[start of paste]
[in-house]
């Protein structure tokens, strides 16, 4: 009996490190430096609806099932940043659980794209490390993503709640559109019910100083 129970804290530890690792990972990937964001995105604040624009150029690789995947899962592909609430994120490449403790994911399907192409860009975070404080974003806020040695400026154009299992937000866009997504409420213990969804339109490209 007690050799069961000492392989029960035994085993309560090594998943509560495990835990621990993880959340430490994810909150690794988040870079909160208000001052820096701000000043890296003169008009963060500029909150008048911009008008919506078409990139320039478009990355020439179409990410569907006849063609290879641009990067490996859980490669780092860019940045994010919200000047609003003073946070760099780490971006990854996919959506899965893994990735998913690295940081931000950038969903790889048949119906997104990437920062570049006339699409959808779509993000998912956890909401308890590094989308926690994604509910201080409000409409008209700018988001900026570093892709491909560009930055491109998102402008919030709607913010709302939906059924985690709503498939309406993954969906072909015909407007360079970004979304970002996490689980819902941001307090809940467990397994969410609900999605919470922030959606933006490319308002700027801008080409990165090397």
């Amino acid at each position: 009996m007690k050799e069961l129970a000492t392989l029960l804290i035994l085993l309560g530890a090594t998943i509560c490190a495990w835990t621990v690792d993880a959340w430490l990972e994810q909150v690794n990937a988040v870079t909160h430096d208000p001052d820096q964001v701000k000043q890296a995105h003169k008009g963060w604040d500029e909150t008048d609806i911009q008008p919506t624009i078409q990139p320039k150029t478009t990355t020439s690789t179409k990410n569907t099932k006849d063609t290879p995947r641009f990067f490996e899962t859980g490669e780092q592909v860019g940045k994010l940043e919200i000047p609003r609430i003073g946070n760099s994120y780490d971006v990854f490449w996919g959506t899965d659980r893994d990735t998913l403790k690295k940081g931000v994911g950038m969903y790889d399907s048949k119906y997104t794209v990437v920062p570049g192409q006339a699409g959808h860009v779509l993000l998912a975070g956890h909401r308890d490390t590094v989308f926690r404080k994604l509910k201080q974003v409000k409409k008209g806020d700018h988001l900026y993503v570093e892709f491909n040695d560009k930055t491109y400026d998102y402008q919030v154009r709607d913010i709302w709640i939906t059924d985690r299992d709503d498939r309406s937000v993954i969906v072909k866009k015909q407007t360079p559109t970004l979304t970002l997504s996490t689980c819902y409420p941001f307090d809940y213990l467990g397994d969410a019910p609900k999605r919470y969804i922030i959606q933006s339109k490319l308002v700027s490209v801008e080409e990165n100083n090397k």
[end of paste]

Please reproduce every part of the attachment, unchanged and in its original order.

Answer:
[in-house]
């Protein structure tokens, strides 16, 4: 009996490190430096609806099932940043659980794209490390993503709640559109019910100083 129970804290530890690792990972990937964001995105604040624009150029690789995947899962592909609430994120490449403790994911399907192409860009975070404080974003806020040695400026154009299992937000866009997504409420213990969804339109490209 007690050799069961000492392989029960035994085993309560090594998943509560495990835990621990993880959340430490994810909150690794988040870079909160208000001052820096701000000043890296003169008009963060500029909150008048911009008008919506078409990139320039478009990355020439179409990410569907006849063609290879641009990067490996859980490669780092860019940045994010919200000047609003003073946070760099780490971006990854996919959506899965893994990735998913690295940081931000950038969903790889048949119906997104990437920062570049006339699409959808779509993000998912956890909401308890590094989308926690994604509910201080409000409409008209700018988001900026570093892709491909560009930055491109998102402008919030709607913010709302939906059924985690709503498939309406993954969906072909015909407007360079970004979304970002996490689980819902941001307090809940467990397994969410609900999605919470922030959606933006490319308002700027801008080409990165090397």
């Amino acid at each position: 009996m007690k050799e069961l129970a000492t392989l029960l804290i035994l085993l309560g530890a090594t998943i509560c490190a495990w835990t621990v690792d993880a959340w430490l990972e994810q909150v690794n990937a988040v870079t909160h430096d208000p001052d820096q964001v701000k000043q890296a995105h003169k008009g963060w604040d500029e909150t008048d609806i911009q008008p919506t624009i078409q990139p320039k150029t478009t990355t020439s690789t179409k990410n569907t099932k006849d063609t290879p995947r641009f990067f490996e899962t859980g490669e780092q592909v860019g940045k994010l940043e919200i000047p609003r609430i003073g946070n760099s994120y780490d971006v990854f490449w996919g959506t899965d659980r893994d990735t998913l403790k690295k940081g931000v994911g950038m969903y790889d399907s048949k119906y997104t794209v990437v920062p570049g192409q006339a699409g959808h860009v779509l993000l998912a975070g956890h909401r308890d490390t590094v989308f926690r404080k994604l509910k201080q974003v409000k409409k008209g806020d700018h988001l900026y993503v570093e892709f491909n040695d560009k930055t491109y400026d998102y402008q919030v154009r709607d913010i709302w709640i939906t059924d985690r299992d709503d498939r309406s937000v993954i969906v072909k866009k015909q407007t360079p559109t970004l979304t970002l997504s996490t689980c819902y409420p941001f307090d809940y213990l467990g397994d969410a019910p609900k999605r919470y969804i922030i959606q933006s339109k490319l308002v700027s490209v801008e080409e990165n100083n090397k």